the engraved letters of a beloved name.

Feeling touched
as uneasy witness, I pull away

to drive deeper into the night,
struggling to see despite
my eyes’ thickening mist.

a full moon in Ireland



Angel of Grief--Stanford University

Angel of Grief, Stanford University Mausoleum

The Fogs of Our Soul





It was November —
the month of crimson sunsets,
parting birds,
deep, sad hymns of the sea,
passionate wind-songs in the pines.
Anne roamed through the pineland alleys in the park
and, let that great sweeping wind
blow the fogs out of her soul.

~L.M. Montgomery from Anne of Green Gables


Midway through November
there is inevitability
about the descent into winter,
the enveloping darkness
shrinking the day,
the cloister of fog banks
rolling in, sticky in mind and soul.

The winds come brisk,
even harsh,
a reminder of a bitter cold
not long far off.

The fogs will clear to prepare me,
to open me up,
though chilled by searing waves,
to a coming advent of change
for my broken spirit and longing heart.






Tears Need No Translation



The world is indeed full of peril and in it there are many dark places.
But still there is much that is fair. And though in all lands, love is now
mingled with grief, it still grows, perhaps, the greater.
— J. R. R. Tolkien

We forget that God is right there, waiting for us to turn to him, no matter how dire our situation.  We forget the reassuring words of his messengers: “Fear not.”   God always seeks to draw close to us — even in the depths of hell.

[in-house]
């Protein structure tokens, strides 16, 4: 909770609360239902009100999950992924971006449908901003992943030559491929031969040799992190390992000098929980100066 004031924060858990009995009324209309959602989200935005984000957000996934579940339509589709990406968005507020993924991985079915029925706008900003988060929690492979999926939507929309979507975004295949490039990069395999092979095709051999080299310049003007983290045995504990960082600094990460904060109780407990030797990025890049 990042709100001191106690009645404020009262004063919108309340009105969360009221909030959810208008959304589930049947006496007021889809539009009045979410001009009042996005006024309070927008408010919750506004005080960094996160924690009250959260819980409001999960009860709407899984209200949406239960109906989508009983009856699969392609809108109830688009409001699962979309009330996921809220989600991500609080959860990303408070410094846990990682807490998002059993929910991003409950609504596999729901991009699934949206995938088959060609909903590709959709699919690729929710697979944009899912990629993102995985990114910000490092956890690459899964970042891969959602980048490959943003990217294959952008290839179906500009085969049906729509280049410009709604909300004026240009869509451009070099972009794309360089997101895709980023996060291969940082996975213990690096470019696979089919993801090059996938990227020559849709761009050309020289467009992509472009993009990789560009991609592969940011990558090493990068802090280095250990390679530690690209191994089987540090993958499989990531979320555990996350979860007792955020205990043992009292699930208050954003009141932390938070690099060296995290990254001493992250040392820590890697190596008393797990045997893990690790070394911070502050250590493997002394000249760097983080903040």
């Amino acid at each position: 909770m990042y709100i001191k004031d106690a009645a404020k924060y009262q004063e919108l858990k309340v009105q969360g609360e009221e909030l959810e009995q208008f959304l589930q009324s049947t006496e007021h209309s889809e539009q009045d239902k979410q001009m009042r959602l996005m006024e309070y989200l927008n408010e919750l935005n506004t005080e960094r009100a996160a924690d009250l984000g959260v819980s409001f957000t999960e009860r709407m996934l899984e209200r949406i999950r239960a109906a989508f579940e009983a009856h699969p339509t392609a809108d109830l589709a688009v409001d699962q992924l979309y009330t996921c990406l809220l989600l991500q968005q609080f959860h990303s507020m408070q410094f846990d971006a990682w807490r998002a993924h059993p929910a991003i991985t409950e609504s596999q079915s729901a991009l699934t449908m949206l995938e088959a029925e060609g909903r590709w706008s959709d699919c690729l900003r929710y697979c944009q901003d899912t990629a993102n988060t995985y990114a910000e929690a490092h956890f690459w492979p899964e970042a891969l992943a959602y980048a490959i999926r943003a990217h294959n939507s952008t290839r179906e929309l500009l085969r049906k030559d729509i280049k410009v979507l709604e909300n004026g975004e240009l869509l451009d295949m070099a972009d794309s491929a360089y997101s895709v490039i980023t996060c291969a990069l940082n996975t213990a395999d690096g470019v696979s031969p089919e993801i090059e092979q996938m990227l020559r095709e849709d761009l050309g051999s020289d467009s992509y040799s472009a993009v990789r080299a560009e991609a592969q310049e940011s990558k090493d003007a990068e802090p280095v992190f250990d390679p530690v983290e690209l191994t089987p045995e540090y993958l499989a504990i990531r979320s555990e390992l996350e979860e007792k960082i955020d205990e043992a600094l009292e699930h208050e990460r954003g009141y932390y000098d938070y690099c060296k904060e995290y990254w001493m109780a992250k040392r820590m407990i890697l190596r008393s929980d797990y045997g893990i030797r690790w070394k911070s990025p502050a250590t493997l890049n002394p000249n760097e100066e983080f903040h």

…it comes down to this: the only way to truly overcome our fear of death is to live life in such a way that its meaning cannot be taken away by death.  It means fighting the impulse to live for ourselves, instead of for others.  It means choosing generosity over greed.  It also means living humbly, rather than seeking influence and power.  Finally, it means being ready to die again and again — to ourselves, and to every self-serving opinion or agenda.
~Johann Christoph Arnold

We watch once again as unspeakable terror strikes down people so much like ourselves — those who are living ordinary lives, doing routine things.  Tears never need translation, no matter what foreign or local neighborhood soil is soaked with the blood of innocents.

Evil exists, visits our world daily and yesterday settled like a shroud over Paris.   As we learned after the airplanes-as-weapons tragedies of 9/11, massive expense, military action and legislation can barely keep evil-doers at bay and tend to even encourage them.   No place on this earth can ever be truly secure through the efforts of mere man.  After all, we too are fallen, and those who do evil can look so much like ourselves.

So we must fall back on what we were told long ago and each and every day in 365 different verses in the Word itself: fear not.
Do not be overwhelmed with evil but overcome evil with good.

The goal of this life is to live for others, to live in such a way that death cannot erase the meaning and significance of a life.  We are called to give up our selfish agendas in order to consider the needs of the other guy and the greater good.  Cherish life, all lives, including, as is crystal clear from Christ’s example,  those who hate and want to murder us.

Our only defense against evil is God’s offense; only He will lead us to Tolkien’s “where everything sad will come untrue”, where tears are no longer translated as sorrow,  but can only be understood as tears of joy.




Let my prayer arise~
Lord I have cried to Thee,
hearken unto Thee.
Incline not my heart
to evil words.